Testicular thermoregulation in Bos indicus, crossbred and Bos taurus bulls: relationship with scrotal, testicular vascular cone and testicular morphology, and effects on semen quality and sperm production

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Brito, LFC
Silva, AEDF
Barbosa, R. T.
Kastelic, J. P.

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Elsevier B.V.


Mechanisms of testicular thermoregulation, the relationship of scrotal, testicular vascular cone (TVC), and testicular morphology with thermoregulatory capability, and their effects on semen quality and sperm production were studied in 20 Bos indicus, 28 crossbred, and 26 Bos taurus bulls. The ratio of testicular artery length and volume to testicular volume were larger (P < 0.05) in B. indicus and crossbred bulls than in B. taurus bulls (1.03 and 0.94 cm/cm(2). versus 0.48 cm/cm(3); 0.034 and 0.047 ml/cm(3) versus 0.017 ml/cm(3), respectively). Testicular artery wall thickness (average 192.5, 229.0, and 290.0 mum, respectively) and arterial-venous blood distance in the TVC (average 330.5, 373.7, and 609.4 pm, respectively) were smallest in B. indicus, intermediary in crossbred, and greatest in B. taurus bulls (P < 0.05); the proximity between arterial and venous blood was consistent with the estimated decrease in arterial blood temperature after passage through the TVC (5.9, 5.0, and 2.9 degreesC, in B. indicus, crossbred, and B. taurus bulls, respectively). In crossbred and B. taurus bulls, there was a positive top-to-bottom scrotal temperature gradient and a negative testicular subtunic temperature gradient. However, in B. indicus bulls, both scrotal and testicular subtunic temperatures gradients were positive. Differences in the vascular arrangement, characteristics of the artery (e.g. wall thickness) or thickness of the tunica albuginea may have affected the testicular arterial blood and subtunic temperatures in B. indicus bulls. Better testicular thermoregulatory capability was associated with increased scrotal shape (pendulosity), testicular artery length and volume, and top-to-bottom gradient of the distance between the artery wall and the veins in the TVC. Increased semen quality was associated with increased testicular volume and scrotal subcutaneous (SQT) temperature gradient, and with decreased scrotal surface and testicular temperatures. Increased sperm production was associated with increased testicular artery volume, testicular volume, and SQT temperature gradient, and with decreased testicular artery wall thickness, scrotal circumference (SC), and scrotal surface, testicular subtunic, and epididymal temperatures. In conclusion, morphology of the TVC may contribute to the greater resistance of B. indicus bulls to high ambient temperatures by conferring a better testicular blood supply and by facilitating heat transfer between the testicular artery and veins. Testicular thermoregulation was associated with opposing scrotal and testicular subtunic temperatures gradients only in crossbred and B. taurus bulls. Scrotal, TVC, and testicular morphology influence testicular thermoregulatory capability and were associated with differences in semen quality and sperm production. (C) 2003 Elsevier B.V. All rights reserved.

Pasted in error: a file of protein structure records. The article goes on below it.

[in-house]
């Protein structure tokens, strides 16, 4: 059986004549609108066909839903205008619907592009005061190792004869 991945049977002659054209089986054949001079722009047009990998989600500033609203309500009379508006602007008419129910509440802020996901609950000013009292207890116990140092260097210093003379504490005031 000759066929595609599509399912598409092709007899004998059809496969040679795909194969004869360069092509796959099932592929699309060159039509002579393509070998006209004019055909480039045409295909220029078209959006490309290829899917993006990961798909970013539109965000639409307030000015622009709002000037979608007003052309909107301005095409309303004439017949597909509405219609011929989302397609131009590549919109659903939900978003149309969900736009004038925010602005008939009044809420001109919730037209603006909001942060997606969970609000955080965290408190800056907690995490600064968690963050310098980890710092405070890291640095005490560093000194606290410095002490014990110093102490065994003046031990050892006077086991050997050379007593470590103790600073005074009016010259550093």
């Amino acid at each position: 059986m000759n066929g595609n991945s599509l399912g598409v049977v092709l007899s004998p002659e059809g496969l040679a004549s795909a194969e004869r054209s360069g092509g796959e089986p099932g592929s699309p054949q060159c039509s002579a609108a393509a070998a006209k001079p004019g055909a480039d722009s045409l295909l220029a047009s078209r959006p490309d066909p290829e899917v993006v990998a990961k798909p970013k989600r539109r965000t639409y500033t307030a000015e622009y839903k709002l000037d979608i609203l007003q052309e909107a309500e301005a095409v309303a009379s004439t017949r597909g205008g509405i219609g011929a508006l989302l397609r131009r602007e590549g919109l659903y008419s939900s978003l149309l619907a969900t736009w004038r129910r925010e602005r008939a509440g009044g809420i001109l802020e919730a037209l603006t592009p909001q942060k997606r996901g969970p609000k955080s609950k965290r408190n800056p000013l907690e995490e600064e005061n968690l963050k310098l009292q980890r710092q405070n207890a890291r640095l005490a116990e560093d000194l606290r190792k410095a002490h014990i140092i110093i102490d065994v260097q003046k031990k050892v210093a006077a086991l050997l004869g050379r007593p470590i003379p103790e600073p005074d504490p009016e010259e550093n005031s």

bull, testes thermoregulation, scrotum, testicular vascular cone, semen

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Theriogenology. New York: Elsevier B.V., v. 61, n. 2-3, p. 511-528, 2004.